A pathological racist, Christopher
launched a one-man war against blacks in September 1980, claiming
victims from upstate New York to southwestern Georgia. In his wake, he
left an atmosphere of bigotry and violence that provoked a string of
hostile confrontations in communities not known for racial animosity.
His legacy of death and hatred lingers to the present day, as several of
the crimes connected to his rampage -- or inspired by his example -- are
The war began September 22, when 14-year-old Glenn Dunn was shot and
killed outside a Buffalo supermarket. The victim was sitting in a stolen
car when he died, and witnesses described his assailant as an
unidentified "white youth." The following day, 32-year-old
Harold Green was shot while dining at a fast-food restaurant in suburban
Cheektowaga. That night, Emmanuel Thomas, age 30, was killed by a sniper
while crossing the street to his home, seven blocks from the scene of
Dunn's murder. On September 24, the action shifted to nearby Niagara
Falls, with the murder of a fourth black, Joseph McCoy.
Investigators found that all four victims were killed with the same gun,
and headlines followed their fruitless search for the elusive ".22-caliber
killer." Buffalo blacks complained of nonexistent police protection,
and there were sporadic incidents of blacks pelting white motorists on
the streets. A cross was burned in Buffalo, and fears were voiced that
the murders might be a preview of things to come, paving the way for
some paramilitary racist group's campaign of local genocide.
Things got worse on October 8, when 71-year-old Parler Edwards, a black
taxi driver, was found in the trunk of his car, parked in suburban
Amherst, his heart cut out and carried from the scene. Next day, another
black cabbie, 40-year-old Ernest Jones, was found beside the Niagara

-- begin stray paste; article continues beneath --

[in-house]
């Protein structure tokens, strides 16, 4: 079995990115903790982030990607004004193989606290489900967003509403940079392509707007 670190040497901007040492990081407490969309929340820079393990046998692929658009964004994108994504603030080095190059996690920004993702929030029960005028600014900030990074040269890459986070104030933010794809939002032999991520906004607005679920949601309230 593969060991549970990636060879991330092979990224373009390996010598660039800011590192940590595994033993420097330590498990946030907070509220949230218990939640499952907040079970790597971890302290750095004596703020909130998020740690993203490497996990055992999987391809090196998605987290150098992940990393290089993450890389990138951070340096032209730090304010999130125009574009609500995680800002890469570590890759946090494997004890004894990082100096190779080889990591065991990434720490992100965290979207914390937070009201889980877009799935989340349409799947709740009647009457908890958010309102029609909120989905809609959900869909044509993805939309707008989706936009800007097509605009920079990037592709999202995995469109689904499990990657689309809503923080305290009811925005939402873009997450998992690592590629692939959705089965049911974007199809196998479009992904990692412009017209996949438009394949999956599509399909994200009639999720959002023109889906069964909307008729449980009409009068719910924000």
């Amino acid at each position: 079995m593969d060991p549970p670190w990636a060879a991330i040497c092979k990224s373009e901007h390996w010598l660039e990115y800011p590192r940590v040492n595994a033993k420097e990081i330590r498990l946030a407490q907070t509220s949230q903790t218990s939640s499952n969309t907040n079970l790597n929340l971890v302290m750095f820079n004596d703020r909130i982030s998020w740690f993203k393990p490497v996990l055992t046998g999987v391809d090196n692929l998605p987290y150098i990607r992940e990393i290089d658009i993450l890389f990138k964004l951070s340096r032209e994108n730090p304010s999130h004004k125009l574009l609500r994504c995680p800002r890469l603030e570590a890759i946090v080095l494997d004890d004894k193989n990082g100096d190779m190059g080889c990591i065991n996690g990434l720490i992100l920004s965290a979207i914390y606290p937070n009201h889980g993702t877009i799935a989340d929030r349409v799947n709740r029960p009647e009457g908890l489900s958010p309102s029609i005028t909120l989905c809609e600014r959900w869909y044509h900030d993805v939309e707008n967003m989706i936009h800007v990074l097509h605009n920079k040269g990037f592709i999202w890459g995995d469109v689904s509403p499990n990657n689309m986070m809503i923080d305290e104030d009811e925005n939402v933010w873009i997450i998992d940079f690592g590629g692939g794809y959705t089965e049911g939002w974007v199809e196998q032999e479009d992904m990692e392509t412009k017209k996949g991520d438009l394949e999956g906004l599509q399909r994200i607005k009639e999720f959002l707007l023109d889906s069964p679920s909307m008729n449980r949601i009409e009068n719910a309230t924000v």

River in Tonawanda, the heart ripped from his chest. His blood-spattered
taxi was retrieved by police in Buffalo, three miles away.
The local black community was verging on a state of panic now, made
worse by an incident in a Buffalo hospital on October 10. A black
patient, 37-year-old Collin Cole, was recuperating from illness when a
white stranger appeared at his bedside and snarled, "I hate niggers."
A nurse's arrival saved Cole from death by strangulation, but his
condition was listed as serious, with severe damage done to his throat.
Descriptions of the would-be strangler roughly matched eyewitness
reports on the ".22-caliber killer."
The action shifted to
Manhattan on December 22, with five blacks and one Hispanic victim
stabbed -- four of them killed -- in less than thirteen hours. John
Adams, 25 years old, was the first to fall, narrowly escaping death when
he was knifed by a white assailant around 11:30 a.m.
Two hours later,
32-year-old Ivan Frazier was accosted on the street, deflecting a blade
with his hand, sustaining minor injuries before he fled on foot. The
next four victims were less fortunate.
Messenger Luis Rodriguez, 19, was
stabbed to death around 3:30 p.m. in what police described as "an
No motive was suggested in the deaths of 30-year-old
Antone Davis, knifed around 6:50 p.m., or 20-year-old Richard Renner,
killed less than four hours later.
The last victim, discovered just
before midnight, was a black "John Doe" stabbed to death on
the street near Madison Square Garden.
Police were still searching
desperately for the elusive "Midtown Slasher" when 31-year-old
Roger Adams, a black man, was stabbed to death in Buffalo on December
Wendell Barnes, 26, was fatally wounded in Rochester, on December
30, but Buffalo native Albert Menefee was luckier the next day,
surviving a thrust that nicked his heart.
On January 1, Larry Little and
Calvin Crippen survived separate attacks, fighting off their white
assailant with only minor injuries.
On January 6, police announced that the recent stabbings were "probably
linked" with Buffalo's unsolved .22-caliber shootings, but still
they seemed no closer to a suspect.
The case broke twelve days later, in
Georgia, when Pvt. Joseph Christopher, age 25, was arrested at Fort
Benning, charged with slashing a black GI. A search of his former
residence, near Buffalo, turned up quantities of .22-caliber ammunition,
a gun barrel, and two sawed-off rifle stocks. More to the point,
authorities learned that Christopher had joined the army on November 13,
arriving at Fort Benning six days later. He was absent on leave from
December 19 to January 4, with a bus ticket recording his arrival in
Manhattan on December 20.
Hospitalized with self-inflicted wounds on May 6, 1981, Christopher
bragged to a nurse of his involvement in the September slayings around
Buffalo. Four days later, he was charged with three of the local
shooting deaths, a fourth murder count added to the list on June 29,
plus charges related to non-fatal Buffalo stabbings in December 1980 and
January 1981. In New York City, indictments were returned in the murder
of Luis Rodriguez and the non-fatal stabbing of Ivan Frazier.